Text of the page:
Illustration by August Linton

UPD understaffed and overworked, search for chief continues

A ride-along with Humboldt university police reveals challenges

by Brad Butterfield

Four officers provide 24/7 emergency response to over 6,000 students and faculty at Cal Poly Humboldt. While patrolling the campus grounds Feb. 2, Sergeant Andy Martin detailed how staffing shortages have stretched the force thin. 

“If we stay short-handed, something has to give somewhere, and it might be the quality of our calls,” Martin said. 

Dispatchers are working twelve hour shifts for weeks on end. Officers are forced to respond to calls without backup, on top of running a part-time shuttle service. Compounding these issues, the UPD does not have a police chief. 

“We want to be that community-based police department. We work really hard to achieve that,” Martin said. 

Staffing issues have not only made the job more difficult, but also needlessly more dangerous. 

“There was a call I went on last year, where a transient was on campus with a knife, which is a felony level crime. Arcata [Police Department] couldn’t send anybody because they were caught up and I was here by myself,” Martin said.

Another time, the sergeant responded to an alleged domestic violence dispute. Martin was the only officer on campus that day.

“It’s very hard to detain two people by yourself,” he said. “We have agreements with the CSU that minimal standards are generally considered two officers on at all times, 24/7. But we’ve been short officers for so long. Now we have just single officers at a time.”

The satellite properties around Humboldt County that the university now owns are also patrolled by the UPD.

“Our expanded footprint is quickly becoming an issue,” Martin said. “I am the only officer working right now. So, if I’m here checking on this property, then I am not on campus.”

The university’s “bridge” housing system presents a transportation problem to a university that is already struggling to meet current students’ needs. The UPD has been acting as a shuttle service for the students housed three miles north of campus in the Comfort Inn. 

“Yesterday I transported four students myself. Someones gotta do it,” Martin said. “It goes back to staffing issues. Everybody is left scrambling. We don’t want it to be any of our students that are suffering because of it.”

Inside the campus police station, dispatcher Jennifer Gomes sits at the helm, facing an extensive assemblage of screens. Gomes revealed the consequences of an understaffed dispatch center.

“This is my 18th day in a row, 12 hour shifts,” Gomes said. “I love it, though. I love the unknown.”

 Gomes said that positive work culture at the station is one of the reasons she has stuck around.

 Without a police chief, UPD’s single lieutenant is forced to fill the role in the interim. The strain of absent leadership is dispersed through the entire force.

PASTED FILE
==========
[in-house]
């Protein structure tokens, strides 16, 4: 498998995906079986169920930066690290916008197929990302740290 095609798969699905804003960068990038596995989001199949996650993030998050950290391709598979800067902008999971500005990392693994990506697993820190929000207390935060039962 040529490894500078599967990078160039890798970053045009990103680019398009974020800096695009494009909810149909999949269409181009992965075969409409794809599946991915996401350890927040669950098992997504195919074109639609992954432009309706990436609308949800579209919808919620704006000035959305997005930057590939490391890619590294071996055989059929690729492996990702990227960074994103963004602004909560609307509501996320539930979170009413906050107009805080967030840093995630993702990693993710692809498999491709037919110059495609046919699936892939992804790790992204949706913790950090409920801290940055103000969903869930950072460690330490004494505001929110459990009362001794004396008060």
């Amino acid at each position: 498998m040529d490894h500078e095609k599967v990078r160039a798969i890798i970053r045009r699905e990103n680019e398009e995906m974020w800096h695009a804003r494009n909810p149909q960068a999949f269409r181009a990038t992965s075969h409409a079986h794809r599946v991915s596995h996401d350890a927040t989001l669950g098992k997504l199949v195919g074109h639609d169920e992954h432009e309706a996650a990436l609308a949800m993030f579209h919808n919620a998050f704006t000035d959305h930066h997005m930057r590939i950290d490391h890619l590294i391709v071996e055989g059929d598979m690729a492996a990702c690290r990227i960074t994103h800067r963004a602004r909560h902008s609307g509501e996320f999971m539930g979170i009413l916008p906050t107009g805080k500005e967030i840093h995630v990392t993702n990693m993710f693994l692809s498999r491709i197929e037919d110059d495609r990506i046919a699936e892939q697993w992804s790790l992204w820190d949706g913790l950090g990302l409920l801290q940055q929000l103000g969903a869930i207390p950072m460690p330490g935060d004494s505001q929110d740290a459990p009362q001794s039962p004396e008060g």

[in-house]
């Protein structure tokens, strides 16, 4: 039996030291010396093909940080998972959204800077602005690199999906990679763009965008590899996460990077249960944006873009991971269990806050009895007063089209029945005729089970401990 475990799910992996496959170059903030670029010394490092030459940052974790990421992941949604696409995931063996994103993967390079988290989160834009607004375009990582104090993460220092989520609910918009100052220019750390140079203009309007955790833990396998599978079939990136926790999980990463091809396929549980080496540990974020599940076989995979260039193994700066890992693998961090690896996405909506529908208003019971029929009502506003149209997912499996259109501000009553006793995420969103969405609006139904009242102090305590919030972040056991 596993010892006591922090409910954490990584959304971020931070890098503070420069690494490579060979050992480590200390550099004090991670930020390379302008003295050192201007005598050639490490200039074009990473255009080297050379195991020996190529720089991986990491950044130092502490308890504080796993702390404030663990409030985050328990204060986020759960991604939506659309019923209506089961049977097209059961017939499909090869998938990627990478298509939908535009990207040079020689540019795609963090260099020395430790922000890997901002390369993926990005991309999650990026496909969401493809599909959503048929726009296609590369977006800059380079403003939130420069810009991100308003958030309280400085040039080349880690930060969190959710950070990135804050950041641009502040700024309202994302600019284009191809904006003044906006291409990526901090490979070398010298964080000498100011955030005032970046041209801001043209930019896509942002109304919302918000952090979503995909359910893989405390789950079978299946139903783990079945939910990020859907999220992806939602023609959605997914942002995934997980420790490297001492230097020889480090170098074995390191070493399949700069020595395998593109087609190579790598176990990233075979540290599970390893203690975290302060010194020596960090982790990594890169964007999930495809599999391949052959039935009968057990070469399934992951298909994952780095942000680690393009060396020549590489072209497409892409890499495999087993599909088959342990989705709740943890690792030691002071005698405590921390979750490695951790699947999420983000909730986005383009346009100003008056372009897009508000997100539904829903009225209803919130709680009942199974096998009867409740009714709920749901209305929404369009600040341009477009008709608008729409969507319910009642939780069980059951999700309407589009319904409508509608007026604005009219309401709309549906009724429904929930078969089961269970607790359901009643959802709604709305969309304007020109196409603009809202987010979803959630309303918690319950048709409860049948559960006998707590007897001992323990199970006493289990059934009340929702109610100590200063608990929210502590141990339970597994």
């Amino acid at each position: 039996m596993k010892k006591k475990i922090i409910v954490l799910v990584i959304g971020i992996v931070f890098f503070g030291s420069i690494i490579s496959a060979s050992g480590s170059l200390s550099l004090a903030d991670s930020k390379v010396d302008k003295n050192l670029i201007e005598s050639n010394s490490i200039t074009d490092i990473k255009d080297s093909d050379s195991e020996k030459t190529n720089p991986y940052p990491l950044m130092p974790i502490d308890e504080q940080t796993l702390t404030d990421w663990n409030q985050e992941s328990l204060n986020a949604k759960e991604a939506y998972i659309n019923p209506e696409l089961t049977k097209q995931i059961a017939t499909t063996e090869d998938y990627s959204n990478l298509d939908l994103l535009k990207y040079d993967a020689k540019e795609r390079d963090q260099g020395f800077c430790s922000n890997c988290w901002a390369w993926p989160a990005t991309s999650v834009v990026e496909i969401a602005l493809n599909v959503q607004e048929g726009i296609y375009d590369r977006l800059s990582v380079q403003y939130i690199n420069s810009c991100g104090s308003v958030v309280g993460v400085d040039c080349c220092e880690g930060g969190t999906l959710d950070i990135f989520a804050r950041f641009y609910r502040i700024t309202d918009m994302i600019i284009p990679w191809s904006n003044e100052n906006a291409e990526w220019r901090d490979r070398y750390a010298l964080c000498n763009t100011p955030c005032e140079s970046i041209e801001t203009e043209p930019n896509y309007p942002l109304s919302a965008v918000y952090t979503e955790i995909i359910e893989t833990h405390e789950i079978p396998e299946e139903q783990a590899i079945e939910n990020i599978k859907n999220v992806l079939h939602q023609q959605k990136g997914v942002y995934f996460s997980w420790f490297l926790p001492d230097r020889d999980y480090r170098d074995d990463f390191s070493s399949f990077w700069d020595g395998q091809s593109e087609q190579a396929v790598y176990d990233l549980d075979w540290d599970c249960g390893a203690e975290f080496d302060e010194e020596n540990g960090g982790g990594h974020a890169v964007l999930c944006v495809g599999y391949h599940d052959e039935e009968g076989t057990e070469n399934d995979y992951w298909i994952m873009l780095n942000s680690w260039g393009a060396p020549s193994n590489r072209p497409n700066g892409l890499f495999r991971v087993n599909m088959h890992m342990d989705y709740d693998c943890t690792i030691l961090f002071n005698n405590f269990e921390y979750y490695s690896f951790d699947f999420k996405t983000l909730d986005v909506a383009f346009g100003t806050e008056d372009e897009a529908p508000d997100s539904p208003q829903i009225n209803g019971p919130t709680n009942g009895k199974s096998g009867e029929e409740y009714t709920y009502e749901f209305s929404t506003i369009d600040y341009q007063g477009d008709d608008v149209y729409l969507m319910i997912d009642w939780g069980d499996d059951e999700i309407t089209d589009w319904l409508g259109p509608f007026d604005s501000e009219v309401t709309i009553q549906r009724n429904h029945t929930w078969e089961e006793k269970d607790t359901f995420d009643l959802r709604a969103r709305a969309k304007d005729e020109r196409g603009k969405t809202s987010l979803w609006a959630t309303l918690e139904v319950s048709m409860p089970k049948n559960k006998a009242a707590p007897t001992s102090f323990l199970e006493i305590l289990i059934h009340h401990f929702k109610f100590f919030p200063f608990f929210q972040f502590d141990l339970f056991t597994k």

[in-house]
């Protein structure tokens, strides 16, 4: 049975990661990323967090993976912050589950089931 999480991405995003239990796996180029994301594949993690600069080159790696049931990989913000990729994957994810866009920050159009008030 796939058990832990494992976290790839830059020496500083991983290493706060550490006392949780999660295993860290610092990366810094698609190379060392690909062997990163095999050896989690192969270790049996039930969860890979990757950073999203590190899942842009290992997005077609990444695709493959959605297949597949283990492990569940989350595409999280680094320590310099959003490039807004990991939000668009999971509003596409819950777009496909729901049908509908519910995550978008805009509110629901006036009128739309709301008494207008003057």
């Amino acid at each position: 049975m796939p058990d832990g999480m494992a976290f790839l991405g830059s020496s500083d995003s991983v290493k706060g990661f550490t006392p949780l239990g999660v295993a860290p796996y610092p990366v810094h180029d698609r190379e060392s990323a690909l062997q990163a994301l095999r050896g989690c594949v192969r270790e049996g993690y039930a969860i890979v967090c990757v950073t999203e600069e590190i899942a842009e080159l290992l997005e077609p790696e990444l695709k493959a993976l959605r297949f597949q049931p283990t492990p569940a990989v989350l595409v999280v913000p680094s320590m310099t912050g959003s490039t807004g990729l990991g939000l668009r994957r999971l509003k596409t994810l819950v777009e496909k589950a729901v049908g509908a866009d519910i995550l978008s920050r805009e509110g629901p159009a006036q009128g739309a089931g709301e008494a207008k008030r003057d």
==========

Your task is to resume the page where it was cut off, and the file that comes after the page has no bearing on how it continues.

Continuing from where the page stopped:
The UPD says they’re working to fill the position as quickly as possible, but it is a multi-stage hiring process with many potential delays. In addition to background checks, medical tests, polygraph tests, and a psychological evaluation, there is also an eclectic group of community members that candidates for chief must interview with. 

Candidates go through the committee process, speaking with two people from the police department, along with representatives from the leadership team, athletics, resident managements, students, and the chief of the Arcata Police Department.

“[It’s] a whole collection of people that provide feedback and opinions on how the candidate did,” said Martin.

 Ultimately, the decision is made by the University president and vice president. Candidate Kevin H. Williams recently answered questions at a search committee led forum on March 2nd. Still, it is anyone’s guess when CPH will again have a police chief.

 “The hiring of any police officer usually takes many, many months,” Martin said. “Maybe they’ll start soon. We never know.”

Martin says that the nationwide law enforcement hiring crisis has made the UPD unrecognizable from when he first started. 

“When I applied here eleven years ago, there was an excess of like thirty applicants, because this used to be the place to come,” he said. “The equipment was solid, you’d be working with a solid team, it was community-based policing at its finest. It was what a police department should, and could, look like.”

There are currently only four new applicants for police officer. The required background checks, medical and psychological examinations, and polygraph testing, on top of the training itself, mean that these potential new officers are still months out from serving the Cal Poly Humboldt community. 

“Before I get those applicants on the street, I’ll probably lose another officer,” said Martin. “Redding is offering a $50,000 signing bonus. How do you compete with that?”

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